There’s something else I find peculiar. From reading their stories, I got the impression that most of the members of the Victim Syndicate had run-ins with the major villains some time before Batman ever actually crossed paths with those same villains. Madame Crow was Crane’s first guinea pig, Mr. Noxious was involved in Isley’s first outing, and Mudface was a result of Karlo’s first outburst of rage. Hardly sounds like Batman was present for any of that. I’m just not seeing how Batman was the intended target of anything. Crane wasn’t experimenting to use it against Batman, he was just experimenting. Isley was just ripping off rich guys using her mind control powers, it wasn’t being done to attack Batman. And Karlo, he just flipped out. It’s not like there was any forethought in that. The only one I could even possibly argue for would be Joker, and even then, it’s a pretty loose argument.
Wouldn’t it be interesting if these people weren’t ever actually interested in revenge. What if they were just trying to live their lives after their tragedies and then First Victim convinced them that they needed to seek revenge against Batman. What if First Victim is actually manipulating all of them. That would be pretty awesome. It would make their stories even more tragic. They’ve essential become the thing that made them through the actions of yet another villain. Messed up stuff.
The art team for this book is one of the two that have been handling Tynion’s run since the beginning, so, we’ve seen their work before. But there is something new that they are bringing to the table that I really like. In previous issues, they were doing this thing where certain panels were hazy and desaturated. It would show up in the final panel of certain scenes as a transition. Kind of like the way movies fade out. Now, they are taking that same technique and applying it to all kinds of stuff. For instance: smoke, gaseous clouds of poison, and First Victim. The first two giving the world a lot more texture and depth. But that last one I find particularly interesting.
In this shot, you can see that Batman has nice clean solid lines. But First Victim has an undefined, almost scumbling look. It sets the character apart from the others. Makes them seem almost not of this earth. The design is creepy enough as is, but when you add this technique to the character, it adds another whole layer of uncertainty and mystery. They are just slightly out of whack with everything around them and that really helps to deliver an unsettling feeling when looking at the character.
Odds and Ends:
- Aw, come on. Don’t borrow stuff from Iron Man.
- Irrelevant to the rest of the story, but I got a nice chuckle out of this exchange.
- Hell yeah there is! Get your butt out of that chair.
- Could The First Victim be Stephanie Brown’s mother? I don’t have anything to back that up. Just throwing it out there because it popped into my head. We’ve seen that The First Victim is very interested in Steph, and in Batman Eternal, they surprised us with the revelation that Stephanie’s mother was actually a bad guy too. But then she claimed to Steph that she wasn’t. But I didn’t buy that. And then she just disappeared from the rest of Eternal after Catwoman grabbed Steph. I don’t have any kind of explanation as to how Steph’s mother would have gotten powers or special equipment or anything like that, but I guess it’s just a loose end that I always wish would have been tied up.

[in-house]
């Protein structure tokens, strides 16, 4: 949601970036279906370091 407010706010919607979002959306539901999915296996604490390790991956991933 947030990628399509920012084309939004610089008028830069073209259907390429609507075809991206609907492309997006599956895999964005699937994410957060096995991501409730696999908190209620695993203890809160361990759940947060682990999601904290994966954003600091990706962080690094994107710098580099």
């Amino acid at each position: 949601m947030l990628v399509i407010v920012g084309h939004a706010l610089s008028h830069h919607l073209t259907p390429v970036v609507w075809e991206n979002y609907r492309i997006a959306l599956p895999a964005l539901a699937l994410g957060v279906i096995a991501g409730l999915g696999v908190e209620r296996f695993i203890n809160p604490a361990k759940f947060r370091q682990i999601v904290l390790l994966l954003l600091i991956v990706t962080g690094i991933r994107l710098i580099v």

- Incidentally, if I missed the explanation for whatever happened to Stephanie’s mother or I just forgot it somehow, would one of you guys be so kind as to remind me. Thanks.
- Here’s another one that’s completely bonkers, but I’ll say it anyway. What if First Victim is Jason Todd’s mother. Here is what I’m thinking. You know how all the people in The Victim Syndicate offhandedly adopted the look of the person that messed them up. Well, The red head on First Victim kinda reminds me of the red hood that Jason wears. I know. Super long shot. But I’m just spit-balling here and having some fun.
- Mudface’s design is definitely a call back to the original character design for Basil Karlo from Detective Comics #40 (1940). That…Is…AWESOME!!!
Variant Cover by Rafael Albuquerque:
- This cover is mesmerizing. The colors. The composition. I can’t stop staring at it. I even rotated it to look at it from different angles. That’s when I noticed that the head isn’t sitting on the same horizontal plane as the rest of the image. It’s super trippy.
***Sorry this review is a day late. I was very busy yesterday transcribing my interview with Scott Snyder. If you haven’t read it yet, you can find it right here.***
- You wanna watch the Victim Syndicate get their butts handed to them.
- You want to see the background stories for the members of The Victim Syndicate (excluding First Victim).
- You’re interested in a story that’s more about characters and concepts than anything else.
This week’s issue of Detective Comics has plenty of action, interesting concepts, and fantastic art. But it also comes along with it’s fair share of somewhat problematic moments. Specifically, I felt that the fight scene was clunkily arranged and somewhat unbelievable. Along with that, I had a hard time integrating the Victim Syndicate’s background stories to coincide with their current objection to Batman. Even though the bigger picture presented in this issue is a little disjointed, many of the individual parts are quite excellent. While it’s not the best issue, it’s still got lots of great stuff going for it.
SCORE: 7.5 / 10